Thursday, January 10, 2008

If money is the answer

I’ve talked about the gang problems in Elgin before. Things have settled down since the weather turned cold. Either they aren’t shooting at each other or we don’t hear the gunshots with the windows closed and the furnace running.

Either way, we haven’t had any reported victims in a couple of months now. Which is good.

But the citizen gang committee is meeting twice a month and even the neighborhood associations are showing they are still active. The two neighborhood groups involved in the hot zone are Gifford Park Association and Summit Park Neighborhood Association.

Gifford Park is known for wealthier folks who have purchased the Victorian mansions and restored them. The wine and cheese set is known for getting the city to install street lights worthy of their lovely homes. Picture the wrought iron look with fancy globes.

Their plan for the future includes the city granting homeowners money to clean up and paint their properties and the deconversion program (aka convert the homes with apartments in them back into single-family homes at government expense).

Step back and look at what I just wrote. There was a time in this town when you bought your own paint and the government stayed out of your house. Throwing grant money around was supposed to fix neighborhood blight. Has it? Or have people decided it is the government’s responsibility to buy paint for us?

The funny thing is that some towns (like C’ville) go to great lengths to hand out the money. The feds give the town some cash and they have to beg people to take it.

Another funny thing is that the government has no problem taking your home and turning it over to a developer “in the interest of the community as a whole.” (Trivia: A landmark case over private development and eminent domain had to do with a sandwich shop in New York. It was torn down to build the World Trade Center. Courtesy Sandwich Shop v. Port of New York Authority.)

Summit Park is a new group, brought together as a result of the gang shootings last summer. They were handed $15,000 in government money and used it for trees, a sign, and a sculpture.

They liked the idea of free cash and now want another $28,000 for street signs. Not just any street signs, mind you. These are politically correct street signs that break away when you hit them with your car.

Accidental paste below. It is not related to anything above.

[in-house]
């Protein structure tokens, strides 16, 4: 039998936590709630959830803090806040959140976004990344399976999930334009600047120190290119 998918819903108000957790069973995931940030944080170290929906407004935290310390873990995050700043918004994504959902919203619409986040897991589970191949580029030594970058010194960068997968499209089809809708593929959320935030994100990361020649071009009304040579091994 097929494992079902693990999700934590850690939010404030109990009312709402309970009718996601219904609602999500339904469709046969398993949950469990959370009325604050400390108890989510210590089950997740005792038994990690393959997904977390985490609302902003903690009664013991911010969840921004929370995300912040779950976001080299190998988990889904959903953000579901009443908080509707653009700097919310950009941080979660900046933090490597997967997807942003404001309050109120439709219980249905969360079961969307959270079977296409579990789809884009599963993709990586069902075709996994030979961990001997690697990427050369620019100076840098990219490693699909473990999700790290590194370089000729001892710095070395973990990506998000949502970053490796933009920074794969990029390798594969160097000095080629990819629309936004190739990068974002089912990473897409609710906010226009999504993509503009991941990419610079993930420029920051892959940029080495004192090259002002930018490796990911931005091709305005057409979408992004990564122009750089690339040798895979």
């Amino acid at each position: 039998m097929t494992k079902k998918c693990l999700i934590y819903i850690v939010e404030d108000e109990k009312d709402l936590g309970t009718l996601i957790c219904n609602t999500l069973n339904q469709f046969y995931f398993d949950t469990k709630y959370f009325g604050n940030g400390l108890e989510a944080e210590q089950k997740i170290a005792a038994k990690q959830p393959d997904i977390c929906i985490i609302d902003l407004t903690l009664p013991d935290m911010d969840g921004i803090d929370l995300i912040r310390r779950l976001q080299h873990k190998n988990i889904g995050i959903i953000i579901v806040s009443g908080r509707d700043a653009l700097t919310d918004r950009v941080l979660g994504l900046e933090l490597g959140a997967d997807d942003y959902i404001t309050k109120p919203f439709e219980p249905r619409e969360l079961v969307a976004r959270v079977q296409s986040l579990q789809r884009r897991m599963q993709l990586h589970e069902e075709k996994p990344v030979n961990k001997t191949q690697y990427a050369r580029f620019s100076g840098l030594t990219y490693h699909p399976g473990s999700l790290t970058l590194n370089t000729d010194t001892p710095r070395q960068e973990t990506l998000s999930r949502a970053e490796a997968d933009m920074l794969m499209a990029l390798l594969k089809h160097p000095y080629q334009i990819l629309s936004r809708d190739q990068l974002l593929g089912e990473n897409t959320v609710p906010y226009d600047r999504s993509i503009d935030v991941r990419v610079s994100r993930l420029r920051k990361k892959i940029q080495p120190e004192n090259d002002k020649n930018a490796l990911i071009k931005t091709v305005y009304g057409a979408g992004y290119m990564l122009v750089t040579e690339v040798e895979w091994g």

So, follow the money here. A small group of neighbors want street signs. The government tells them what kind of signs they need to buy. I’m sure there are drawings, surveys, grant writers, approvals, contracts, vendors (all certified as paying the prevailing union wage), inspections, and ribbon-cutting parties. Are you sure $28,000 will be enough? Have enough people been fed at the government trough?

Who cares? It isn’t our money; it’s a GRANT! It’s free cash from an institution that is $9,203,784,926,906.34 in debt.

But don’t worry. This isn’t all the city is doing. They’ve increased police patrols, brought in special units to assist, purchased new surveillance equipment, and changed some officer assignments to put more “boots on the ground”. (When I use the word “surge”, please put me out of my misery!)

You and I also funded the above paragraph.

So if money is the answer we’ll have these gang shootings taken care of in no time at all. It takes a village to raise a child…and a whole lot of tax money. Past performance is no guarantee that this government initiative will fail. Close cover before striking. Not applicable in some states. Your results may vary. No refunds, exchanges, or substitutions. All bags subject to inspection. Always wear your seatbelt. Airbag may cause injury or death. Not responsible for use of this product (May not apply in all states, which means we ARE responsible in some states but we aren’t going to tell you which ones, but Alabama is probably one of them because they have really generous judges and juries and our lawyers hate cases there, but the weather is nice, except for the tornadoes……….)

1 comment:

  1. We all know what happened in C'ville. They offered grants to homeowners so they'd clean the crap out of their front yards and add some badly needed curb appeal. The stipulation was they had to commit to living there for at least 5 years. BUT, many of the targeted market feard that they would be deported if they didnt' take the grants, so they never came forward.

    I think that government coming forward saying "we'll help you clean up your 'hoods" is a good thing (and on a side note, I'd give a kidney to own one of those old Victorian mansions in Elgin...except that the neighborhood is so lousy that I'd never get to enjoy it!). But, is the grant there for the benefit of the community? Or is it a loophole for people to increase their property value at someone else's expense?

    Personally, if the gov't wants to give me free money for home improvement, that's fine. I need some new power tools....